I did. But what I majorly focused on was getting my license in therapy. After that, I had a two-year stint doing personal therapy until 1993 when God called me.
To be a pastor?
Yep. I told my church, and they sent me to Benin Republic to be a missionary in a remote village. They gave me a ₦5k monthly stipend for the three years I stayed there. I sent some of the money to my mum through someone who visited every month. The rest, I converted to francs and had a comfortable life. I was able to feed and clothe myself, get electronic devices like a home theatre, and help people who needed financial help in the community.
When I came back in 1997, it was to be the part-time pastor of a church in Lagos.
It was a small branch, so there wasn’t a lot to do. They didn’t expect me to be there all the time too. I was just there for Sunday services. The pay was ₦20k a month.
On the side, I taught fine arts to junior secondary students. I started because I found out they didn’t teach arts to junior secondary students in the school I went to. I didn’t like that, so I volunteered to teach for free. It was an instant hit. The students loved the way I taught practically. We drew, made tie-dye, batik, painted, it was great. A neighbour school heard about what I was doing and reached out for me to teach their students art too. I accepted. And then another school. And I accepted. And then another school. But I rejected that third one. I didn’t want to die.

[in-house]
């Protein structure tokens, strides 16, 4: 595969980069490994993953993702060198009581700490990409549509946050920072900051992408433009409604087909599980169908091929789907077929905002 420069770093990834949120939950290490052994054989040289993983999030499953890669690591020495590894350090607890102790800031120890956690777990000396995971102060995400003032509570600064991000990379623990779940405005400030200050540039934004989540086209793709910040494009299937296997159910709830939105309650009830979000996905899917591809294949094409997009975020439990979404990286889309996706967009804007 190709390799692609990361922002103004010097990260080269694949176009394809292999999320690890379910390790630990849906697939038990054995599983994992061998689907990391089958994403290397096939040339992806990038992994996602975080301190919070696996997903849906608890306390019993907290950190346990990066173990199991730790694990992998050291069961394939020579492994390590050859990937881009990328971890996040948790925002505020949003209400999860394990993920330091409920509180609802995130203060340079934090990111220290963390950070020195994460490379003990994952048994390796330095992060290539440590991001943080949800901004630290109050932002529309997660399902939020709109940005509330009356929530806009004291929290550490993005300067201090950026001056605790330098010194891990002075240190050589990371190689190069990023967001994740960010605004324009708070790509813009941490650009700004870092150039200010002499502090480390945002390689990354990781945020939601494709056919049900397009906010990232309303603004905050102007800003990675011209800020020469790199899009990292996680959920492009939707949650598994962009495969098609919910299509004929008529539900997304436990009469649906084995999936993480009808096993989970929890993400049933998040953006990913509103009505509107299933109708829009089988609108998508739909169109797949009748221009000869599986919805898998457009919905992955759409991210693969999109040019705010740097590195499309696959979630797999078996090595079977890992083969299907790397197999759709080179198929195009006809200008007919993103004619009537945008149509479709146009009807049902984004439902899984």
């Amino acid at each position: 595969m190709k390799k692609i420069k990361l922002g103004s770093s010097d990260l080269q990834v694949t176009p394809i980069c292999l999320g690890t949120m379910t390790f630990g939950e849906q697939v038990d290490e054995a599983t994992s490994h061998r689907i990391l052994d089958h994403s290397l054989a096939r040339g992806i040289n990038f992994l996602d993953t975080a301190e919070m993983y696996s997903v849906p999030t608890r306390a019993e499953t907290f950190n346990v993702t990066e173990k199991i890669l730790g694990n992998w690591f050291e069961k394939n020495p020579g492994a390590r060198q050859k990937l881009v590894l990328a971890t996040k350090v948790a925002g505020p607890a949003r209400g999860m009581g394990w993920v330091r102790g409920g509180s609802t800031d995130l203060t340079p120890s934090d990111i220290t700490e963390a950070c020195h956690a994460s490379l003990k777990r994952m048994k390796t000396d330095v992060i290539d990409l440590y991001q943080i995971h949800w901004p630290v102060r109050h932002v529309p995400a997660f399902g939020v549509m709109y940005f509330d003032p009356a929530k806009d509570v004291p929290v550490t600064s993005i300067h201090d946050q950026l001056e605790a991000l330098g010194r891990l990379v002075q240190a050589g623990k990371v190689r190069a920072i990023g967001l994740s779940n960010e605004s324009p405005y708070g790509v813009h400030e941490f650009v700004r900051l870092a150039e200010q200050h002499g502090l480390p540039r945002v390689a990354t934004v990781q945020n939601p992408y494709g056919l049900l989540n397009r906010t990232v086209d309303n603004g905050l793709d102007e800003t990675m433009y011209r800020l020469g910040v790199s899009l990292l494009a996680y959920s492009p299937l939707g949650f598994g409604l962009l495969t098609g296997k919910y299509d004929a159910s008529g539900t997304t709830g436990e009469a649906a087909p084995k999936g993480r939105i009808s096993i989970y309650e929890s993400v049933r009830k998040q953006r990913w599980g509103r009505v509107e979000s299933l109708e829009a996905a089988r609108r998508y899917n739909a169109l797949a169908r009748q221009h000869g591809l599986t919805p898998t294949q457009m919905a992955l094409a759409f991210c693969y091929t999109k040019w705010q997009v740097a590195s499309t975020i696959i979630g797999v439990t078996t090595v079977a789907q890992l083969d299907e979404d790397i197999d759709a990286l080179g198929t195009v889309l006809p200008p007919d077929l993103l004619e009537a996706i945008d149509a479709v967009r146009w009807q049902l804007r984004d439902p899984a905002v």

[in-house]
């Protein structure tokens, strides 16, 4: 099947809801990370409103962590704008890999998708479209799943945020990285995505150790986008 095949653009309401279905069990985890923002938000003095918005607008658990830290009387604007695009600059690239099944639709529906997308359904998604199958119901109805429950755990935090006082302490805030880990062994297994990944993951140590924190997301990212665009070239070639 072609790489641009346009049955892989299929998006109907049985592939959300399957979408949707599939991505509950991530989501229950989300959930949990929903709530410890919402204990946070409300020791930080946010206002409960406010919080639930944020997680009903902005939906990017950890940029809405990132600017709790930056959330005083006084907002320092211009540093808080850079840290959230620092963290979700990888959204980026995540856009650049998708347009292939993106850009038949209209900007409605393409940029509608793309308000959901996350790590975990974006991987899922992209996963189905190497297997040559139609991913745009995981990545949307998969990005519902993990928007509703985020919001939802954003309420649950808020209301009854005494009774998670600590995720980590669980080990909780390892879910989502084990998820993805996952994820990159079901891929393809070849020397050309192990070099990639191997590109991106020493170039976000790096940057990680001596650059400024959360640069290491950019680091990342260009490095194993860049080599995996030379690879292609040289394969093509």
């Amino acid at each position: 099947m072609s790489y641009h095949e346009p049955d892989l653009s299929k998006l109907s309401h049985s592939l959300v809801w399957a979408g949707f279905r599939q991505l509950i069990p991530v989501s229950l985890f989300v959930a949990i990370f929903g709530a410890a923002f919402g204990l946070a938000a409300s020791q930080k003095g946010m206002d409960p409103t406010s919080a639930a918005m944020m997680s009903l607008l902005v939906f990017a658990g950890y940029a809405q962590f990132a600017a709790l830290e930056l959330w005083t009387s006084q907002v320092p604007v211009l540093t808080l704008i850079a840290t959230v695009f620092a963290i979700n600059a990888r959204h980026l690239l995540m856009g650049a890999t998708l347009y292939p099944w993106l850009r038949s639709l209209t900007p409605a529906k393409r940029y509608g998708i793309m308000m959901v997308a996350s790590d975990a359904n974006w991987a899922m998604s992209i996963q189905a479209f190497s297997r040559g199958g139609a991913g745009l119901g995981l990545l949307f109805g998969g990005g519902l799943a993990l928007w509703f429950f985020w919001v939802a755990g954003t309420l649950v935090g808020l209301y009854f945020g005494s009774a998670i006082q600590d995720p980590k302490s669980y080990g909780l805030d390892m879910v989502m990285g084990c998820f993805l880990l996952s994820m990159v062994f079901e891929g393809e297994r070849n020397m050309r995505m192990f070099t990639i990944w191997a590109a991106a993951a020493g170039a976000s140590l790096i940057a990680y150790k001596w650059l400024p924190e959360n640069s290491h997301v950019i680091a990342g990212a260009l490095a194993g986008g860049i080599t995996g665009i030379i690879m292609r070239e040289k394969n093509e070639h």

The two extra schools I was teaching paid a combined total of ₦30k, so my monthly income was about ₦50k. As usual, the money was for taking care of myself, my mother and my siblings, widows in the church, and savings.
What were you saving for?
I wanted to have landed property so I could leave something behind for my children. When my dad died, my mum and her children were cut off from the will because of our Christianity. We watched half-siblings get land, millions and houses while we got nothing. Even now, there are family disputes over the will because there’s still stuff being shared. But my mum and her children can’t get anything.
How long did you teach and pastor?
I stopped teaching about three years after I started because the church had grown bigger and I needed to be in charge full-time. I needed to be around for midweek services and to take care of issues. My salary went up to ₦60k, but my monthly income was between ₦80k and ₦120k.
I was now getting invited to churches and radio shows to minister and to speak about counselling related topics.